It's the kind of case that brings up the bile in cops' guts, but makes them feel better about being on the job. It feeds the kind of hysteria that led to Senate Bill 16, passed in 2007. Created by petition by Cincinnati's self-appointed morals watchdog group, Citizens for Community Values (which threatened to work to defeat legislators who opposed it), it's one of the country's toughest legal restrictions on such bars, prohibiting dancers from being within six feet of patrons and stopping clubs from hosting any kind of fun activity from midnight to 6 a.m.

After the raid, Play House owner Robert T. Mitchell and manager Christopher Wier were both charged with illegal use of a minor in a nudity-related performance and child endangering. Both are Class 2 felonies, subject to prison sentences. Technically, murder may be a worse charge. But once you're in prison, even the murderers look down on child-related cases, especially ones with a sexual component — and at that point, inmates' justice is often harsher than anything the court has to offer.

The presence of a 14-year-old dancer, everyone agrees, is an anomaly that verges on unique. The Play House isn't a bottom-of-the-barrel joint, though it's definitely not what you'd classify as a "gentleman's club" — the kind of place where you can get a decent martini, bring your girlfriend and see a show that may qualify as "cabaret."

"Most clubs are smart enough not to do it, because, let's be honest, you go to jail for that" says Frank Maenza, manager/owner of Thee Diamond Men's Clubs chain, a 23-year food-and-clubs veteran, 15 of them in the gents-bar sector. "So it's one of those rare situations where the owner, as much of a sleaze bag as he is, usually checks IDs. There are clubs out there ... There's always the factor of a fake ID. But let's be honest: 14 to 16, I think you see a difference in the way she looks."


The case is still working its way through the system, so it's not clear how the 14-year-old got the job. Club management didn't return Scene's calls.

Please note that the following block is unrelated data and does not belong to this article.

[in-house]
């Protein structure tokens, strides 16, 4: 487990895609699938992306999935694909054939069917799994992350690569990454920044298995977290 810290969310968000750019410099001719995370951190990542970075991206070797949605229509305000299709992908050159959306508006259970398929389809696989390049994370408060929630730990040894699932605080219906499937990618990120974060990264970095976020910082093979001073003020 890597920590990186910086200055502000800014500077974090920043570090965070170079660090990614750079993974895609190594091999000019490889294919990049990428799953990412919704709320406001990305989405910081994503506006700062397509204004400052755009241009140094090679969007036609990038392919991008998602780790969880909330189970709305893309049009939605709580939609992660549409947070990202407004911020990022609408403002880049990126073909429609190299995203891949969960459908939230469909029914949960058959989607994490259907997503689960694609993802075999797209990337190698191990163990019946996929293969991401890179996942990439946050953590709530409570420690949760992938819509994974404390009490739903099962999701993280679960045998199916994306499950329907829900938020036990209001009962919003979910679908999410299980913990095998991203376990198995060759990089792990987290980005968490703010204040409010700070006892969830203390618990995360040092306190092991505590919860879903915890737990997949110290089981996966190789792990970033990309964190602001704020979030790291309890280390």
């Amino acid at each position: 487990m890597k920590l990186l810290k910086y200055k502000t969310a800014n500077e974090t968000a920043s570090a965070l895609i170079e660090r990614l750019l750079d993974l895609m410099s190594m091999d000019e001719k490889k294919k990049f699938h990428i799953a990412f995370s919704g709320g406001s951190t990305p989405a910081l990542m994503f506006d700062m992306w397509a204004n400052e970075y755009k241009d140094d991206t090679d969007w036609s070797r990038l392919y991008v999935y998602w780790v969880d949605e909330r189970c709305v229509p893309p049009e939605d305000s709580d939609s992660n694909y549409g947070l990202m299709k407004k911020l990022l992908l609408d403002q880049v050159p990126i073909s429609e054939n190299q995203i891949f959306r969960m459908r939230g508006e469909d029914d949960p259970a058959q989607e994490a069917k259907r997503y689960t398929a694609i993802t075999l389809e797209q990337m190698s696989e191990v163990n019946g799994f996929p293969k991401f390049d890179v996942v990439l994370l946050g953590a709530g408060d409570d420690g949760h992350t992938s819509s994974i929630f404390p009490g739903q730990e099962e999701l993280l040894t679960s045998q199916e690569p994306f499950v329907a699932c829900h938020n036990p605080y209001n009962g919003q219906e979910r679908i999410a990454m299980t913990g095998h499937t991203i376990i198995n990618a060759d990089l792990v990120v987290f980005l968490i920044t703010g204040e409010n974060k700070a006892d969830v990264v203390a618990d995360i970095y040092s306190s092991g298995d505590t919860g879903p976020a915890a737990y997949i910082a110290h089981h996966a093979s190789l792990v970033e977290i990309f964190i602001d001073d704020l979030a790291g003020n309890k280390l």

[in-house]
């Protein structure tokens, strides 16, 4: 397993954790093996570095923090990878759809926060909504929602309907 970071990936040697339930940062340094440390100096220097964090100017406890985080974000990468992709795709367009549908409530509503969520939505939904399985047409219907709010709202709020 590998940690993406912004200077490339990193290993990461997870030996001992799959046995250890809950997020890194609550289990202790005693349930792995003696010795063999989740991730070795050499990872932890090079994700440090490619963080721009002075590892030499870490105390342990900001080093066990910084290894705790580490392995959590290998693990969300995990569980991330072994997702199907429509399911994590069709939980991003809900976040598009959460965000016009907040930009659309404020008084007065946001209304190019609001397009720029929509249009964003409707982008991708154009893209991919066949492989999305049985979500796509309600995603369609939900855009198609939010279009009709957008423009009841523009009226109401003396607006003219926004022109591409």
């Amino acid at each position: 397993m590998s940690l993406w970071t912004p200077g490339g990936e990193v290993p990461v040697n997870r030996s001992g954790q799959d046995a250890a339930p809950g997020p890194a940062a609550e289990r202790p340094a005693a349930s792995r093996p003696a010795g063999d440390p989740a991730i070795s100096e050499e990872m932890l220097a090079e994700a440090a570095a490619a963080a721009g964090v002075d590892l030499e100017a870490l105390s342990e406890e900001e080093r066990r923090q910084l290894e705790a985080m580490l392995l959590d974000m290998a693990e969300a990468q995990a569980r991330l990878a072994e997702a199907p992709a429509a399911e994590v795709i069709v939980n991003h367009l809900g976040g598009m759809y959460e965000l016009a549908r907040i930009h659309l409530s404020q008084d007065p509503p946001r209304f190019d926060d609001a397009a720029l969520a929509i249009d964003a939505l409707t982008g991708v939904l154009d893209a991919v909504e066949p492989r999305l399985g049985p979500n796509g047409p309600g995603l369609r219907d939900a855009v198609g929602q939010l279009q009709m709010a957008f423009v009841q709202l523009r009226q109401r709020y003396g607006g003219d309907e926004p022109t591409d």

Summit County Children Services Executive Director John Saros couldn't go into detail about the 14-year-old's situation, so he talked in generalities. He's never seen a case like it. From agency's research, says Saros, the girl's parents were divorced and she spent time in the custody of both parents. That could have created some wiggle room for her activities to escape their notice. Her presence in the club, he says, was not a nightmare scenario of the young girl being seduced or held captive in the club.

"My sense is that neither parent knew that she was at this club stripping," says Saros. "She was telling her parents she was going out with her friends."

She was taken into custody for less than 24 hours. After initial reluctance, says Edwards, she began cooperating and was returned to family. Her mother is working with the Children Services investigation. The social agency is deploying its services, including counseling. They'll monitor the girl for at least three months. Saros says if she wasn't led astray, then adults certainly facilitated her actions once she was off the righteous path. Awful as the situation is, the kid has displayed a certain amount of moxie, to put it mildly. He'd like to see her direct her energy in a positive direction.

"She's obviously someone who's got some wherewithal within her," says Saros. "If we can redirect it, she'll be fine."